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The Afro represents cultural change within Black Diaspora

The Afro represents cultural change within Black Diaspora

Merdies Hayes | 9/5/2019, midnight
O.D. Threatt makes way for the barber chair..

What may be most interesting about the Afro is its cultural trajectory. In the 1970s, for instance, the Afro was perceived as a major political statement that, beforehand, would have never appeared in the pages of a mainstream publication, or graced the motion picture or television screens. The Afro originated in both a political and emotional climate. The style would fit with a broader generational rejection of artifice but, more importantly, it expressed defiance of racist beauty norms, rejection of middle-class conventions (much like the hippie movement of the mid-60s), and demonstrated pride in Black beauty. The unstraightened hair of the Afro was simultaneously a way to celebrate the cultural and physical distinctiveness of the Black race, and to fully reject practices associated with any emulation of Whites.

An ‘in-your-face’ style for Black youth

“You didn’t see Black celebrities or athletes wearing the natural. Willie Mays didn’t have one. Neither did Jim Brown or Muhammad Ali in their early days,” O.D. said. He explained that the Martin Luther King generation would have said the Afro was a little too “in-your-face” and that it would do more to instigate White America rather than attracting them to the subject of Black equality.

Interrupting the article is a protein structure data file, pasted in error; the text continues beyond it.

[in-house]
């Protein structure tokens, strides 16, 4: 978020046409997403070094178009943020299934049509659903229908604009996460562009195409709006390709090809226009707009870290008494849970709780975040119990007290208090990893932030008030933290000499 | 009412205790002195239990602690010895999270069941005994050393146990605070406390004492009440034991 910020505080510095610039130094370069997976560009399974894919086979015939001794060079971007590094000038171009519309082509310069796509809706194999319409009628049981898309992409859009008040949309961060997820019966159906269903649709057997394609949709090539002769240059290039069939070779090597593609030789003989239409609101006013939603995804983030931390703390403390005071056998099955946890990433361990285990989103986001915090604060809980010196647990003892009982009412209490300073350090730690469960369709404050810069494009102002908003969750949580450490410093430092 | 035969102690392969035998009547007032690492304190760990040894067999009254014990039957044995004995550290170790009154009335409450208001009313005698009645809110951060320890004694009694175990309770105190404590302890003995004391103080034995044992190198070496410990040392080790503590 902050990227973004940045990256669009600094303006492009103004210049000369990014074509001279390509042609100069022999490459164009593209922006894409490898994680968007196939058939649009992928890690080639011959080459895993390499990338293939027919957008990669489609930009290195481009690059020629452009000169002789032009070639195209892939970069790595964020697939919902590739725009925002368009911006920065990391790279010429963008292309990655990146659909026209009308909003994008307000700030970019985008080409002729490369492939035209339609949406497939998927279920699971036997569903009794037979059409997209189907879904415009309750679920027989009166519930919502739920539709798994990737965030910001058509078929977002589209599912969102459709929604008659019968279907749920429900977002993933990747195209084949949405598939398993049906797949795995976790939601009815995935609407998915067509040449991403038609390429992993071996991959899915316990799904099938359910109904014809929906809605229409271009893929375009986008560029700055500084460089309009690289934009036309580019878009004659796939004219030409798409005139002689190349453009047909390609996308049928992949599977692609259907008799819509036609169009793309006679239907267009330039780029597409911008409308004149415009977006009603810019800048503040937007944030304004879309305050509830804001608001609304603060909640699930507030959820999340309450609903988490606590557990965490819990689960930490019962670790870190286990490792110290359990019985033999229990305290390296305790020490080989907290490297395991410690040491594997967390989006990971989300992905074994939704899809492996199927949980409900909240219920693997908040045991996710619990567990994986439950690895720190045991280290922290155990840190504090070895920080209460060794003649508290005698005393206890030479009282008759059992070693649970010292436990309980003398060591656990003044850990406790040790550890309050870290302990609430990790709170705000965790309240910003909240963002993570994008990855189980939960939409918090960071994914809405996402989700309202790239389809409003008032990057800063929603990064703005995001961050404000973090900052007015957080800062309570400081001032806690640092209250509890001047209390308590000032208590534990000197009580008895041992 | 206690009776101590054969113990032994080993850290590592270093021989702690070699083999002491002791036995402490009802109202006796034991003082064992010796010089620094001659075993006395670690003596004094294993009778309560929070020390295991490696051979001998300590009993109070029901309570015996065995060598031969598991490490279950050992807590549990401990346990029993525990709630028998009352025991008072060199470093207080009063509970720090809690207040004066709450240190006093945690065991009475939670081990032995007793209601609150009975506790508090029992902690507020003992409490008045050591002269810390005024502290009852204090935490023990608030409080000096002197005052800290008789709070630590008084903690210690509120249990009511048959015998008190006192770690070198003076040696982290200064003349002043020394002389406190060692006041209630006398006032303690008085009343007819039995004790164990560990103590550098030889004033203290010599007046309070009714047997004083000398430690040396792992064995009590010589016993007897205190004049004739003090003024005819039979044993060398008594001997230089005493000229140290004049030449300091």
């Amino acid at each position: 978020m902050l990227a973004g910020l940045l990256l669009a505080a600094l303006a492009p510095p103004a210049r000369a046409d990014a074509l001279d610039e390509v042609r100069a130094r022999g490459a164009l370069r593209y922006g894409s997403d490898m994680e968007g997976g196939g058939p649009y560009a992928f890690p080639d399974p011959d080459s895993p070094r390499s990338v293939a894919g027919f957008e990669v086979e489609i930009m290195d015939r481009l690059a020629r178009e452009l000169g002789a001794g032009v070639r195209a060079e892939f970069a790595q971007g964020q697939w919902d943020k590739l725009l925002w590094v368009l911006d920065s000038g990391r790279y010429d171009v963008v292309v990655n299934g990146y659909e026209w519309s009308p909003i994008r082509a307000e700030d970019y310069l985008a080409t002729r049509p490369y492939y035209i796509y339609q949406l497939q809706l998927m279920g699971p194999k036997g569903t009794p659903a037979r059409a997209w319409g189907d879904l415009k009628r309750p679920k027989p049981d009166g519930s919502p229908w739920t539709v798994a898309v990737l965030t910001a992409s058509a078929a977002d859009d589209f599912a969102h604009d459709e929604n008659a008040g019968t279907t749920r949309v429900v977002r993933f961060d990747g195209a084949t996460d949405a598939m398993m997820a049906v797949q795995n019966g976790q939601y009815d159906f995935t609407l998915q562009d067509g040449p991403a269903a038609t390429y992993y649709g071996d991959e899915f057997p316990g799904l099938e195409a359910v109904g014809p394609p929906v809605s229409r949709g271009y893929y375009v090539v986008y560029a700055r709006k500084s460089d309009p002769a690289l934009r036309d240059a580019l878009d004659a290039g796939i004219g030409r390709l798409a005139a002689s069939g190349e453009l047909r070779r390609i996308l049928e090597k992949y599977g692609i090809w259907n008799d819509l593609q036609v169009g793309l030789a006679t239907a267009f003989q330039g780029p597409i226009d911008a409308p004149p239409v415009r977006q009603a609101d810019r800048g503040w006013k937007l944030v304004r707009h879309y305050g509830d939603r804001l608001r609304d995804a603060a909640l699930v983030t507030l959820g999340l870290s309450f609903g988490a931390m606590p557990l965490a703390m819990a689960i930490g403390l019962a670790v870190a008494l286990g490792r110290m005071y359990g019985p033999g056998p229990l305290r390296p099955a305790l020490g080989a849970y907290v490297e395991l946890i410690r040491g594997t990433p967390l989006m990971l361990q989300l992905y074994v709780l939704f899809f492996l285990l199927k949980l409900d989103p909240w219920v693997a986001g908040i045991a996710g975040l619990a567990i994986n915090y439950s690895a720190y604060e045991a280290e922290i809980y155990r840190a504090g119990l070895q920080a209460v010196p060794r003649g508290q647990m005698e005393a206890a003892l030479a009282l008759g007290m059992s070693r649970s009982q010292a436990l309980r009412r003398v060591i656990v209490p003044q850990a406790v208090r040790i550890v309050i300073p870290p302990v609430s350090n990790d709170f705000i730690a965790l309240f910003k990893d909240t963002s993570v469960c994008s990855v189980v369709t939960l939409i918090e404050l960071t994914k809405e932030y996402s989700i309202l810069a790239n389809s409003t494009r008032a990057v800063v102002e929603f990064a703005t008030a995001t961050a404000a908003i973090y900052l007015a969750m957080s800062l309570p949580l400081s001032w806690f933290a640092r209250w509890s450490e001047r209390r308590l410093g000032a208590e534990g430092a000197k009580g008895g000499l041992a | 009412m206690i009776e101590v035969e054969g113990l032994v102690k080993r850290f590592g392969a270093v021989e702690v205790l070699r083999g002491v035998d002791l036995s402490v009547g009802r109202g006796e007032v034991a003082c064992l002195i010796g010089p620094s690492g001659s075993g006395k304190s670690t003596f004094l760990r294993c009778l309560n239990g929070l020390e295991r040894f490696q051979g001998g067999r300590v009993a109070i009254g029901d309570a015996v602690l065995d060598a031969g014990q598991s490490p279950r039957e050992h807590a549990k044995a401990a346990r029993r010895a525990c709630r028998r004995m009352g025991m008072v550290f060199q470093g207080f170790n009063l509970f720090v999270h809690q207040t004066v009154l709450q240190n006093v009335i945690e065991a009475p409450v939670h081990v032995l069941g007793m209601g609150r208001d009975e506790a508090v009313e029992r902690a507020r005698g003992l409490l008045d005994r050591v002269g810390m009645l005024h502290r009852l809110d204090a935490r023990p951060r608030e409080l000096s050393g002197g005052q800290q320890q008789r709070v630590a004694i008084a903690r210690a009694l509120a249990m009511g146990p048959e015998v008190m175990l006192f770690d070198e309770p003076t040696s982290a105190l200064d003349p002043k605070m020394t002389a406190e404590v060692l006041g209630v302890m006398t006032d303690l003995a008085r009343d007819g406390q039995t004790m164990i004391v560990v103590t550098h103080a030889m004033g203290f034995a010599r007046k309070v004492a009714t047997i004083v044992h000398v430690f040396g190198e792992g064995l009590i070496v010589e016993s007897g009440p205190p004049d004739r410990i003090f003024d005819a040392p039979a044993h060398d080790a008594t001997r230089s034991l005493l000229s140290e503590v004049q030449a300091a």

“The young people saw it differently,” O.D. noted. “This was their time to speak. It was their time of self-expression. The Black teenagers wore the Afro with pride and distinction because it was theirs...and no White person could take it away from them.”

Black hair has been an integral feature of Black history, from African tribal styles to Caribbean dreadlocks. In early African civilizations, for instance, hairstyles could indicate a person’s family background, tribe and social status. As an example, when men from the Wolof tribe (in modern Senegal and The Gambia) went to war, they wore a braided style, while women in mourning—in other words a widow—would either not “do” her hair or adopt a subdued style.

During the slave trade, these captives took many of their African customs with them to the New World, including their specially-designed combs—not terribly different from the ever-present Afro combs of the 1970s. During the 19th Century, when slavery was abolished throughout much of the world, many Black people felt pressure to “fit in” with mainstream White society and adjusted their hair accordingly.

Emancipation the ‘great oppressor’?

“Black people felt compelled to smooth their hair and [texture it] to fit in easier, and to move in society better (and in camouflage) almost,” said Aaryn Lynch who produced a London exhibition on the history of the Afro comb. “I’ve nicknamed the post-emancipation era ‘the great oppression’ because that’s when Black people had to go through really intensive methods to smooth their hair. Men and women would put their hair in a hot chemical mixture—that would almost burn their scalp—to make it look more European and silky.”

In the 1930s, Rastafari theology developed in Jamaica from the ideas of Marcus Garvey, the legendary political activist who worked to improve the status of Black people. Believers then and today are forbidden to cut their hair and instead twist it into dreadlocks. While it is not clear when and where the style originated, there are references in the Old Testament. The Hindu diety Shiva is sometimes depicted wearing dreadlocks. Along with the Afro, dreadlocks remain the most distinctive Black hairstyle.